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Boies-Olson Legal Pair Proud Allies on Same-Sex Marriage

Nov. 21 (Bloomberg) -- Lawyers David Boies and Theodore Olson, legal frenemies on opposite sides of the 2000 U.S. Supreme Court fight over presidential election vote counting, remain allies on the fight for same-sex marriage.

The duo talked about how and why they came to collaborate on a lawsuit to overturn California’s voter-enacted gay marriage ban today as part of The Year Ahead: 2014, a two-day conference for an audience of business people in Chicago sponsored by Bloomberg LP.

“Ted called me in early 2009,” Boies began the discussion.

“He thought I was the devil,” Olson said.

Olson told the moderator, Canadian Supreme Court Justice Rosalie Abella, that as someone who grew up in California, he saw the state’s ban as “a tragedy.”

He said that because he was identified as a conservative, reaching out to his adversary in the case of Bush v. Gore would make it easier for people to accept a ruling legalizing same-sex marriage.

It’s important that “the American people accept that decision and say, ‘Yes, that’s the right decision,’” Olsen said.

The bar to same-sex marriage “was causing enormous pain and damage to our fellow citizens” without justification, Boies said.

The 30-minute dialog with Abella, staged in the former Chicago Stock Exchange trading room now on permanent exhibit at the Art Institute of Chicago, also touched on political free speech and affirmative action.

Olsen’s Career

Olson, 73, a Washington-based partner with Gibson Dunn & Crutcher LLP, served the Bush administration as U.S. solicitor general, the federal government’s top litigator and Supreme Court advocate. He is a law graduate of the University of California at Berkeley, once officially known as Boalt Hall.

Boies, 72, is chairman of Boies Schiller & Flexner LLP, an Armonk, New York-based law firm, and is a graduate of Yale Law School.

Two years ago, Boies represented the National Football League in labor litigation with suing players Tom Brady, Drew Brees and Payton Manning. Arguing for the players before a St. Louis-based federal appeals court was Olson.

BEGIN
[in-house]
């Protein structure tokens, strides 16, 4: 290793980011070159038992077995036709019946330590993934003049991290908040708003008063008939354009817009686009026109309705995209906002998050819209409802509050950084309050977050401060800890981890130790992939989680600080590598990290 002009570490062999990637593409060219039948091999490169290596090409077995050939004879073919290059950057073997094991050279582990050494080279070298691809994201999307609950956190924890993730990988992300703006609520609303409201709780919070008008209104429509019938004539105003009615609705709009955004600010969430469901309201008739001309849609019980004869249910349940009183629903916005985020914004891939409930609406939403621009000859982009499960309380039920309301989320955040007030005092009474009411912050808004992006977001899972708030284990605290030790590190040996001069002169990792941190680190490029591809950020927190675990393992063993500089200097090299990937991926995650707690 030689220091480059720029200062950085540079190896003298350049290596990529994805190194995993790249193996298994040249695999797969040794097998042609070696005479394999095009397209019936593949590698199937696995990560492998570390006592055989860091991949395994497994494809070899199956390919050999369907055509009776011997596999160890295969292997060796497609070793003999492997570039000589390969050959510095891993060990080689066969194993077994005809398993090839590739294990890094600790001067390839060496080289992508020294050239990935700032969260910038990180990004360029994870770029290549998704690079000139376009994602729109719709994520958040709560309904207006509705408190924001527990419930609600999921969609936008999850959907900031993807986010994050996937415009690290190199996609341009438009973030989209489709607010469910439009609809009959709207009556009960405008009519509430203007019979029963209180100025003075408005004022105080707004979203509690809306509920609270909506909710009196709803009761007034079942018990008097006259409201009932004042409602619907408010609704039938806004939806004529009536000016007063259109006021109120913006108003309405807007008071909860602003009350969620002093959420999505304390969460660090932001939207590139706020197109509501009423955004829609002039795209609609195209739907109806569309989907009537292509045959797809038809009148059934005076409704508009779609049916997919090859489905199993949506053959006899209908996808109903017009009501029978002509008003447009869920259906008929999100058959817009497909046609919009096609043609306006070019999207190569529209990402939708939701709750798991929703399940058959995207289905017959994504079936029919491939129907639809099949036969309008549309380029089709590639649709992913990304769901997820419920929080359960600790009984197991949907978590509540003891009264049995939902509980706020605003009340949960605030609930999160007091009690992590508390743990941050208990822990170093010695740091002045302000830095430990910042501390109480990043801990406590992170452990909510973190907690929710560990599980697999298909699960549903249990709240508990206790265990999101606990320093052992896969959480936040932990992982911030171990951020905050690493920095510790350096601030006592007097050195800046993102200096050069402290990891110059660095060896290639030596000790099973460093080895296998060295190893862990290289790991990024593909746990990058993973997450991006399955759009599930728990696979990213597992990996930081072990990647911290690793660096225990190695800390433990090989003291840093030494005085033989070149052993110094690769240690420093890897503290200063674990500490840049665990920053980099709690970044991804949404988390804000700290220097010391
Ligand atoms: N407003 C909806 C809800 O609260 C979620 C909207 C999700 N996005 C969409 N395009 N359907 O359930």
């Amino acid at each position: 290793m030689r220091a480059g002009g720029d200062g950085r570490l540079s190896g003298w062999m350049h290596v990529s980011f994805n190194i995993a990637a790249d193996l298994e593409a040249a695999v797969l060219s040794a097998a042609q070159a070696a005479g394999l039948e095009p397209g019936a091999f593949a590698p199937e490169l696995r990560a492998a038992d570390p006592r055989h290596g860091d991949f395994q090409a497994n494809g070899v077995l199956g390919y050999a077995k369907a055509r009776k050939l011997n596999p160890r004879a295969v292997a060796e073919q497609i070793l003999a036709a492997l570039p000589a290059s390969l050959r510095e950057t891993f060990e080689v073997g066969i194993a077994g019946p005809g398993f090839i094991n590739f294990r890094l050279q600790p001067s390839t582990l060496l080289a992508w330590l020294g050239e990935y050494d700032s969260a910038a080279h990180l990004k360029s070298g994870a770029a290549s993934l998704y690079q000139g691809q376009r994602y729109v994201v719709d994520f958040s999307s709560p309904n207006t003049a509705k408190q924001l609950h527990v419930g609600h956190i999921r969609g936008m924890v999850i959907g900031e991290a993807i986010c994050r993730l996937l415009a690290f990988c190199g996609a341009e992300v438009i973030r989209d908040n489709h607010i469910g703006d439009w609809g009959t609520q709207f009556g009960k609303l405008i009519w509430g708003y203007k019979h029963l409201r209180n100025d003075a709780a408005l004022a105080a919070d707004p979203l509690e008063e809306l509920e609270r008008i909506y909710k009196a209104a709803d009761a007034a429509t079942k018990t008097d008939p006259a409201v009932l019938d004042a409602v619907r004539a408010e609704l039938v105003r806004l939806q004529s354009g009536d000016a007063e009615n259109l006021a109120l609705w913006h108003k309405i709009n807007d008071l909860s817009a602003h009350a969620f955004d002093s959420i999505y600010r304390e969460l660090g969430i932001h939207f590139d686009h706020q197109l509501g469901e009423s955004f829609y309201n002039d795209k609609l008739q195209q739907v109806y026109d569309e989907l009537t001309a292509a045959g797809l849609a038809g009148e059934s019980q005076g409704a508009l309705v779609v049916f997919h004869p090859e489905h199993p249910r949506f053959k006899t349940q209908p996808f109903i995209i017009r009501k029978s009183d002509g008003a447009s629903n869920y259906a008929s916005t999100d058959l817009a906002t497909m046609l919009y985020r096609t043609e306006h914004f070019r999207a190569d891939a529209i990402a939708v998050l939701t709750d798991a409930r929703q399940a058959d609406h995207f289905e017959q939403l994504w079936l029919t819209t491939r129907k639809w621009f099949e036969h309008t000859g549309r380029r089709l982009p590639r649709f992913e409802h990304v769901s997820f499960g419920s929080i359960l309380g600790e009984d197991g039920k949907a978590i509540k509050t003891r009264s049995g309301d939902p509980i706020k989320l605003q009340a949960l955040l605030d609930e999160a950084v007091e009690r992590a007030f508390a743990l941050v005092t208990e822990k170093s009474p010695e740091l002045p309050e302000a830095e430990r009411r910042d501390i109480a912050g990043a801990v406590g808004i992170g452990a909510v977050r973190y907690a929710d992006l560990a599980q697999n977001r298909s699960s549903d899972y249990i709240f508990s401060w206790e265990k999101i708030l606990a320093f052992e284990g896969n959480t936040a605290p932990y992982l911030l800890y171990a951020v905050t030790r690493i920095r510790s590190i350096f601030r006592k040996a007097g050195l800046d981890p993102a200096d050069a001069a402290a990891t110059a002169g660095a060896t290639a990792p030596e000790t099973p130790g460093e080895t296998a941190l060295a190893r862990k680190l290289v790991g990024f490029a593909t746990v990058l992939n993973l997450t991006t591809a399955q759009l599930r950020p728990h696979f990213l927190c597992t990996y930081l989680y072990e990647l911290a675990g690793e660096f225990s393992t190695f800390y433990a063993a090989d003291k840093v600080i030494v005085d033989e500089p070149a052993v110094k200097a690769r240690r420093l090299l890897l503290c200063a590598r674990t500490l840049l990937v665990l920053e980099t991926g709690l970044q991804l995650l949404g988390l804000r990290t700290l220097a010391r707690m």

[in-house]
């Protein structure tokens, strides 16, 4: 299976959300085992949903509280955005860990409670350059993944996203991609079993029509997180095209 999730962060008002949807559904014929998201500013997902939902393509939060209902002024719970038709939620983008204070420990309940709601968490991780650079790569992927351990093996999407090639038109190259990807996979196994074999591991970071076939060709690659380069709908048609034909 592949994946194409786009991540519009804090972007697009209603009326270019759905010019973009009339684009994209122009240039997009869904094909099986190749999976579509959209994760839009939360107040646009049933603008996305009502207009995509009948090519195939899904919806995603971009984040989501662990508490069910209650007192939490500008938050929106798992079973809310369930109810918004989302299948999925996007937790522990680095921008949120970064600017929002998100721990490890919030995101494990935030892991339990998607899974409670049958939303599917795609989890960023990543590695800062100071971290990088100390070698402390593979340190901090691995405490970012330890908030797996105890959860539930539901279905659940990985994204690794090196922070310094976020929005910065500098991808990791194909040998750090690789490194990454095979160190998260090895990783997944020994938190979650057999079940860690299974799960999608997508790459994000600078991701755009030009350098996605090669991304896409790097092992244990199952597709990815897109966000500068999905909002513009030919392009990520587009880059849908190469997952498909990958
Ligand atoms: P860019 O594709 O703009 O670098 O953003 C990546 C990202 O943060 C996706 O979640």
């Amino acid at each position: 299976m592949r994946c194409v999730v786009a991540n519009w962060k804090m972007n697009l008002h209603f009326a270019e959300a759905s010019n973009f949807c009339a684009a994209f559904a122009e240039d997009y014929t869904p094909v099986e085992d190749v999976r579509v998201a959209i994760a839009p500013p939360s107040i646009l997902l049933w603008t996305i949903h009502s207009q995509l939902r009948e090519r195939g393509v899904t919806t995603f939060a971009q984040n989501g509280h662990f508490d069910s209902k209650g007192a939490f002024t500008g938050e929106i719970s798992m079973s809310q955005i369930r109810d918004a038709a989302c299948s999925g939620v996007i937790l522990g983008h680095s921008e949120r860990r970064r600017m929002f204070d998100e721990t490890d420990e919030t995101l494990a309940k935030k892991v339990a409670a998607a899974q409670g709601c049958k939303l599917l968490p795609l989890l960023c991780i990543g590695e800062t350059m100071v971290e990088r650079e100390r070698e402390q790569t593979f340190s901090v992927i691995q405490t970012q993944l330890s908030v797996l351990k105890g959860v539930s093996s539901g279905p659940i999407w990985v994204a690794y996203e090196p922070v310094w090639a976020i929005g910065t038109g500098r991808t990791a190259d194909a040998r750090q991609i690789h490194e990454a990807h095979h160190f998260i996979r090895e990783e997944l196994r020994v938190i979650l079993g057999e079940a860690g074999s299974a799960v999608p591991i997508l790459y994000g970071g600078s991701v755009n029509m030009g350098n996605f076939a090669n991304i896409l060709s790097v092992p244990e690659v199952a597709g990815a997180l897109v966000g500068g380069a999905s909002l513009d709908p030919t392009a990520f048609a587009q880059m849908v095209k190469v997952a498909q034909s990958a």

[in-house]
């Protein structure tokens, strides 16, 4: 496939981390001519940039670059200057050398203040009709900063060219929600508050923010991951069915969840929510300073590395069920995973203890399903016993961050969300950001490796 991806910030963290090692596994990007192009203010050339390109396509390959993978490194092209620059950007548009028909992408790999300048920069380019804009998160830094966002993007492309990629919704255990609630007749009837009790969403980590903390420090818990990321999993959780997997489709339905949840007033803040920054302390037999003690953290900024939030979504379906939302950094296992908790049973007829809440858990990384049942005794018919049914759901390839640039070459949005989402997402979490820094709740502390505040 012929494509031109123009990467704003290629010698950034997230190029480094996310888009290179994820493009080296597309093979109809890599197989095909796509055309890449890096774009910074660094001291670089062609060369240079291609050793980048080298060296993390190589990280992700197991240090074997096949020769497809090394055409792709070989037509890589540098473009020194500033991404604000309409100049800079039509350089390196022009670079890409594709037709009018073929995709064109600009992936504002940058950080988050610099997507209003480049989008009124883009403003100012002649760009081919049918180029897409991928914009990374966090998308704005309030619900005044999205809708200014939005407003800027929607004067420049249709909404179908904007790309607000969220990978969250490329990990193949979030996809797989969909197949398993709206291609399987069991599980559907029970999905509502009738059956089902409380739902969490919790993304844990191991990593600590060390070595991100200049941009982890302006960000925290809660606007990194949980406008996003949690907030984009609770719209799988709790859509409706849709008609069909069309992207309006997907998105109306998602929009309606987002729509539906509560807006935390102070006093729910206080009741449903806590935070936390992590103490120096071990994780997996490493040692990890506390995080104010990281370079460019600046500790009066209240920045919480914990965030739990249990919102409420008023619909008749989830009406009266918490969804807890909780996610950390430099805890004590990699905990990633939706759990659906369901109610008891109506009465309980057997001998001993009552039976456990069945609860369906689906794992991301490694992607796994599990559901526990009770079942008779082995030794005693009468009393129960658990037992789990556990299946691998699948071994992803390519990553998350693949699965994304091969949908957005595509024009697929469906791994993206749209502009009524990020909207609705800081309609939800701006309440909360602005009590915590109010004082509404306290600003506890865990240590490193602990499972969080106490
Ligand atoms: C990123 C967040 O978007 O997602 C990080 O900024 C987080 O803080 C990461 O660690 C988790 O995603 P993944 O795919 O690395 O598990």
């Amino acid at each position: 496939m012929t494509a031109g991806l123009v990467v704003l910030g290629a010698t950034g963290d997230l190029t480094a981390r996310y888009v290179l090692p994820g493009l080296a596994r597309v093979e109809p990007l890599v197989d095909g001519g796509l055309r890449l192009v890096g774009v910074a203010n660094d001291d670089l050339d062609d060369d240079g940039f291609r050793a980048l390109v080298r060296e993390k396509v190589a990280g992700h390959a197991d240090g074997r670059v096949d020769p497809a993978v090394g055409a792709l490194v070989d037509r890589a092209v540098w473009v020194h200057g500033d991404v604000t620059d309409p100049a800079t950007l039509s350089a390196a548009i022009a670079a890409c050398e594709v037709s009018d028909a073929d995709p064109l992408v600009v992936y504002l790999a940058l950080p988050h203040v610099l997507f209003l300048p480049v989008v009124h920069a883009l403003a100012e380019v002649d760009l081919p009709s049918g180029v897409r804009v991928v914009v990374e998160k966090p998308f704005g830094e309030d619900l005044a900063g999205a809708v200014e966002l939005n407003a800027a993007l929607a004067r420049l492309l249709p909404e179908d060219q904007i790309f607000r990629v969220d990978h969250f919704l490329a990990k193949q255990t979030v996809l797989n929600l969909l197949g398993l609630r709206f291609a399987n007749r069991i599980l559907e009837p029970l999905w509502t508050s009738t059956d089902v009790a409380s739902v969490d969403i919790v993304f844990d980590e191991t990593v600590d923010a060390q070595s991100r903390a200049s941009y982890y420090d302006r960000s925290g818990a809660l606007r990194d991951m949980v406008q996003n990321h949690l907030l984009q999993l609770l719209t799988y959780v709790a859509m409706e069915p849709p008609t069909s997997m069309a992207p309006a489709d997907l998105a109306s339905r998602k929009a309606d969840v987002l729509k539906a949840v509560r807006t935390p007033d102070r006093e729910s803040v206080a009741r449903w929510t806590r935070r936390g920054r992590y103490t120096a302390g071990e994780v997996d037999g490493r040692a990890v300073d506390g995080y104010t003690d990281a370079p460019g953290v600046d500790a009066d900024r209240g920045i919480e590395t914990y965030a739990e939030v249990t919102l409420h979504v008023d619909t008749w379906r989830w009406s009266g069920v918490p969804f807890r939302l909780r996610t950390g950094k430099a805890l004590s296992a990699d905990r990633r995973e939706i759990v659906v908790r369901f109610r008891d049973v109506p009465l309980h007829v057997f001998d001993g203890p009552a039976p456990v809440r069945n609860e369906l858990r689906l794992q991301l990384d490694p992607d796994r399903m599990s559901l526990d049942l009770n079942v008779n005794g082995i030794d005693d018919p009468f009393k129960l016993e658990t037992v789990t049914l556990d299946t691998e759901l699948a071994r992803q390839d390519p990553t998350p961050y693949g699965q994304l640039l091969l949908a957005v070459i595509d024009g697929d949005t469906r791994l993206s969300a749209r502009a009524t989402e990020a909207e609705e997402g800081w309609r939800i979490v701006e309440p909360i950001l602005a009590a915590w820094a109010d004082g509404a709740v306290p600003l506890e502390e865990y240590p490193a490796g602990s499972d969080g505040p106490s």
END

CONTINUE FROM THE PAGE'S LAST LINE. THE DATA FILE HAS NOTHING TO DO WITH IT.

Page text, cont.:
While the NFL prevailed in its fight to maintain a lockout, Boies watched from the sidelines as the league’s winning argument was made by Paul D. Clement, who succeeded Olson as solicitor general in 2005 before turning to private practice.

Proposition 8

The attorneys collaborated on a 2009 federal lawsuit seeking to overturn the California gay marriage ban known as Proposition 8. The Supreme Court in June declined to disturb a federal appeals court decision to affirm a trial judge’s finding the measure was unconstitutional.

In 2000, Abella said, “half the country loved each of you,” as Boies represented former Vice President Al Gore and Olson the eventual President George W. Bush in the high court battle over counting election ballots in Florida.

This year “most of the country fell in love with both of you, but all of the country is confused by the fact that the two of you, who had been the titans battling in Bush v. Gore, became the titans battling together for same-sex marriage.”

Olson said they were called “strange bedfellows” and “the odd couple” as they sought to explain same-sex marriage to Americans so that, when the decision they sought came, people would say, “Yes, this is happiness.”

Public ‘Happy’

While the country has far go in achieving equality in racial, sexual and other types of equality, when marriage barriers fell, many Americans were happy for the people directly affected “but also happy for the country,” Boies added.

Abella called court recognition of a right to gay marriage “a huge civics lesson for people,” then asked why other divisive issues such as affirmative action resisted resolution.

“When you make decision on the basis of race, when you decide who will be admitted on the basis of their race, then there is a winner and then there is a loser,” as opposed to gay marriage, Olson said.

“I think everybody would agree that if you have a true colorblind society and everybody is equal,” said Boies, “there’d be no role, none, zero, for affirmative action.”

The duo disagreed on the issue of political speech as expressed in the form of campaign contributions.

Olson told Abella the government should stay out of business of opinions expressed on core political issues, such as electing a president, saying when it does otherwise, “it’s picking winners and losers.”

Boies countered that when the Supreme Court in 2010 decided to allow unlimited corporate and union spending on elections, it opened “a flood gate,” and that the consequence of doing so is not yet fully known.

To contact the reporter on this story: Andrew Harris in Chicago at aharris16@bloomberg.net.

To contact the editor responsible for this story: Michael Hytha at mhytha@bloomberg.net.

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